Cyndi Hunter is committed to making it easier for corporate clients and their travel management companies to figure out what they are spending on air travel.
As director of global accounts at United Airlines, Hunter has an interest in keeping her clients happy. "There's nothing worse than not having an answer," she said.
The waters of corporate travel have been considerably roiled by the trend toward airline merchandising, particularly the unbundling of fares.
When travelers must pay to check bags, buy a blanket, have an inflight meal or reserve a seat that will accommodate their height – and when all those items are purchased separately from the ticket – it gets complicated.
Concur and TRX, two companies that provide expense management technology, are coming up with ways to search credit card data for the relevant data. But, Hunter thought, "wouldn't it be great if we, the airlines, could improve the outflow of data to the credit card companies?"
The credit card companies were a major piece of the puzzle, she said, because most of the post-fare purchases are made at the airport. So that seemed like a logical place to start. "It seemed like it would be pretty straightforward," Hunter said.
But the issues turned out to be far more complex than she had anticipated when she became co-chair of a Global Business Travel Association task force formed to address the issue.
First of all, the airline industry needs to come up with standard descriptors. "There are 100 different ways that we say 'first bag,'" she said.
Then there are airlines that simply don't provide enough information. A charge may simply state the airline's name, not whether that $15 was for one checked bag or for two adult beverages.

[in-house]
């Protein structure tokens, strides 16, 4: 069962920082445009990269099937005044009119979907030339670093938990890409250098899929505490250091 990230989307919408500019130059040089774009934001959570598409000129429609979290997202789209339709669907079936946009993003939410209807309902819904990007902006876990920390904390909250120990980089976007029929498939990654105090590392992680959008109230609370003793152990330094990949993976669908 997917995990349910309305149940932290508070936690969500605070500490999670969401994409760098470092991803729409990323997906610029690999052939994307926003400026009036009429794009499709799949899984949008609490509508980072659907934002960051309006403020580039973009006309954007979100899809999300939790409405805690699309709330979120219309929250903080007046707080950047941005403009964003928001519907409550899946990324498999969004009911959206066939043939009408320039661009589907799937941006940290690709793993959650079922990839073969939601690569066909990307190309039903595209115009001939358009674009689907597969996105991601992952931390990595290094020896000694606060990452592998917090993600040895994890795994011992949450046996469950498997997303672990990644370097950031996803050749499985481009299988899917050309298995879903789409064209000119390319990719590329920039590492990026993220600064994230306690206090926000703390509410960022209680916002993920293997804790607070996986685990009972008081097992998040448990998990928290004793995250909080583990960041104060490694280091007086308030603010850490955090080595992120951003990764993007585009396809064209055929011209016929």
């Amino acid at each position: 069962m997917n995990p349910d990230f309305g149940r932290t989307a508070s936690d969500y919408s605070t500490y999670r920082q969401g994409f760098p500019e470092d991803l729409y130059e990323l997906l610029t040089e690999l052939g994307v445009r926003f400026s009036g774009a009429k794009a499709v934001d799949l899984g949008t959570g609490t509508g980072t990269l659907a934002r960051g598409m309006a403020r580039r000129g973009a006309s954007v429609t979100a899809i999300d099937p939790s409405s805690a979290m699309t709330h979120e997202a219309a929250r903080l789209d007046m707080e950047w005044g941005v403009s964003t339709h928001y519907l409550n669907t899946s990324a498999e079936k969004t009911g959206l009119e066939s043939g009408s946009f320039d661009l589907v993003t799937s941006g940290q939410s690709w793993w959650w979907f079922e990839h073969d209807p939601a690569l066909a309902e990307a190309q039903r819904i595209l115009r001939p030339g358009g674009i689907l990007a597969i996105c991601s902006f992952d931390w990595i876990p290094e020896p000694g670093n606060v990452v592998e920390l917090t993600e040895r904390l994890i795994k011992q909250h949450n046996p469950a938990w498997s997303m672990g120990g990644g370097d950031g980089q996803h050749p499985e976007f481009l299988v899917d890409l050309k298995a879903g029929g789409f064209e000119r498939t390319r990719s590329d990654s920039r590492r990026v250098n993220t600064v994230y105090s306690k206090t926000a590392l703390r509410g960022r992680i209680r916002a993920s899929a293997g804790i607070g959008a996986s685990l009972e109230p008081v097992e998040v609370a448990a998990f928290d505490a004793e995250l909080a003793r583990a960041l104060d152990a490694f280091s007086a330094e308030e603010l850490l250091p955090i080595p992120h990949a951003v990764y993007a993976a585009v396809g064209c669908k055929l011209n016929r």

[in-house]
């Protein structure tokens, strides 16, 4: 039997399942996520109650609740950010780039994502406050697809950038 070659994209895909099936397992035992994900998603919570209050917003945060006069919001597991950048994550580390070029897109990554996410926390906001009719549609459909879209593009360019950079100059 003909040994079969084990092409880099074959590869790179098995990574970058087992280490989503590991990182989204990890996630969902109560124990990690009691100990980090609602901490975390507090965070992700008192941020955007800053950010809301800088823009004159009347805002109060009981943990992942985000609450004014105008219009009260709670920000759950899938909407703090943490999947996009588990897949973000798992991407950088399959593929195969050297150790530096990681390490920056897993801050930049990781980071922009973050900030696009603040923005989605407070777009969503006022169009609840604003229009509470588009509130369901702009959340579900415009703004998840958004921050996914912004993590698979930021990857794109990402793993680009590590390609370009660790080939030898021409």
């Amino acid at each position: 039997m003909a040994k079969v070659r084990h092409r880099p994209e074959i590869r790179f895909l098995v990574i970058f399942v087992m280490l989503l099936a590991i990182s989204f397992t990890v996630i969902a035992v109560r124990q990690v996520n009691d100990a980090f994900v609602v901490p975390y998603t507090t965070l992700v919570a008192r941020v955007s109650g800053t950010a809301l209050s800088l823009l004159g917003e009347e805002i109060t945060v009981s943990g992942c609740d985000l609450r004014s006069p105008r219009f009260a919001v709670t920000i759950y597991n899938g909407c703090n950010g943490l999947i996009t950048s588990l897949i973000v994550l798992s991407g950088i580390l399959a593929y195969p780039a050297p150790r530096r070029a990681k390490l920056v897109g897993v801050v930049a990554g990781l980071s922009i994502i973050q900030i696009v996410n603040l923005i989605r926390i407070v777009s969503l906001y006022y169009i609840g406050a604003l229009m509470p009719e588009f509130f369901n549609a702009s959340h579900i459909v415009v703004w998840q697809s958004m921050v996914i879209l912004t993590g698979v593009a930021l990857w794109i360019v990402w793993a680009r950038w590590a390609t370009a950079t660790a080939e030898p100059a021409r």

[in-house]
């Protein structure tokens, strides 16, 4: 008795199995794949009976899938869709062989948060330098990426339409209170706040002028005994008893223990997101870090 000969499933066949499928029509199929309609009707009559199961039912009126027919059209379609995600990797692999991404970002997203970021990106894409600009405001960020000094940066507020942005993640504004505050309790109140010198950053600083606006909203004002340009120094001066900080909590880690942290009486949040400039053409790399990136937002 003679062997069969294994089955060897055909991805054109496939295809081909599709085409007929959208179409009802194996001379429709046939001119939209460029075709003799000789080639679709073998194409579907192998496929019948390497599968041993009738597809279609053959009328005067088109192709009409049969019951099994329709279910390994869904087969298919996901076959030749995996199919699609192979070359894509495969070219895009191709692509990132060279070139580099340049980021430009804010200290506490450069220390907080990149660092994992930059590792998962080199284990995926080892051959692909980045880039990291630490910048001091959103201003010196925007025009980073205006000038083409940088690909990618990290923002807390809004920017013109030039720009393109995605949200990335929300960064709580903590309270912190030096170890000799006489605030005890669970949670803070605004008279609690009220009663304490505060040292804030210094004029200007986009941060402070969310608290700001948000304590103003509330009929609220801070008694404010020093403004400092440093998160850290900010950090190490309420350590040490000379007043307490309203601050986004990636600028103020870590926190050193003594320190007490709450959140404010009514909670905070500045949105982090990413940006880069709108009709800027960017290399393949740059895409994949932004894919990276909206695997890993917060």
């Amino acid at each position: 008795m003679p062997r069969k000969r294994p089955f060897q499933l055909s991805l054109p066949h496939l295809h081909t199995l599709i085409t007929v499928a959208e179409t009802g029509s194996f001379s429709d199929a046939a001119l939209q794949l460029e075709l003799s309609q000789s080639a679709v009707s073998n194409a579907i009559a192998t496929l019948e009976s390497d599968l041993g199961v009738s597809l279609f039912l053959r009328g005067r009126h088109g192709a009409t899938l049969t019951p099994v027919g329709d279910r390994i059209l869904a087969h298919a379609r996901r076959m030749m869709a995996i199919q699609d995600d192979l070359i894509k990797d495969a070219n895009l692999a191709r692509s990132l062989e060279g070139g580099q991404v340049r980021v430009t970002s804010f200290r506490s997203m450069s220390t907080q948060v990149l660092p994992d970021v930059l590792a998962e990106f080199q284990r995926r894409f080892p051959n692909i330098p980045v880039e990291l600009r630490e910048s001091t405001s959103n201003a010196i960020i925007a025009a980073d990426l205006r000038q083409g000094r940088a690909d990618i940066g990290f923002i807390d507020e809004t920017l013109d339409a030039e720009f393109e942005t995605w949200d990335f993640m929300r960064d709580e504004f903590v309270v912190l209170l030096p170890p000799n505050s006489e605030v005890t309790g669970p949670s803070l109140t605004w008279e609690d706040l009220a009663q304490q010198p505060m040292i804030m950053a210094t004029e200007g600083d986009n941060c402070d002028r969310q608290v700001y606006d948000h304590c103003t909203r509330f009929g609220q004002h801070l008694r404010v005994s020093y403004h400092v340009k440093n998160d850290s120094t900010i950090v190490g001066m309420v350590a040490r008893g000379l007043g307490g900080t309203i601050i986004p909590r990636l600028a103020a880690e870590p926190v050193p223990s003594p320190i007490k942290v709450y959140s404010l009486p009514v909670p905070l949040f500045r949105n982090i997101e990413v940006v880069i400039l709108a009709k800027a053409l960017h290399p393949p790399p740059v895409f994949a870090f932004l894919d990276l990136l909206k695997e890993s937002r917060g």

And there are quirks: If you watch DirecTV in flight, the credit card statement says the payee is JetBlue (it owns DirecTV).
"When we started the discussion, we were primarily talking with Concur, Mastercard and AirPlus," she said.
Hunter soon discovered that even if you could get the airlines to align their descriptors and codes – and get them to populate all the fields of a transaction correctly and in a uniform fashion — you would still have to go through the same process with the credit card company, the acquiring bank, the expense management company and every other entity that touches the transaction.
A major issue was not just the number of companies involved; it was getting the project onto the radar of the various companies' IT departments.
Anyone who has ever worked with a large company's IT department knows the challenges.
"If I simply want to request a change on a credit card table, the queue could be six to nine months," Hunter said.
"Everyone wants their project done yesterday. So we have to find the processors that are more amenable to moving it up in their queue," she said.
Hunter has since resigned from the GBTA task force, but she continues to work on the issue.
She has come to the realization that it could take years to address the problem fully. But given that it took about a dozen years for the airlines to accomplish interline electronic ticketing, she is not discouraged.
"The good news is that we are still able to influence the direction of this, and we're all working with each other," she said.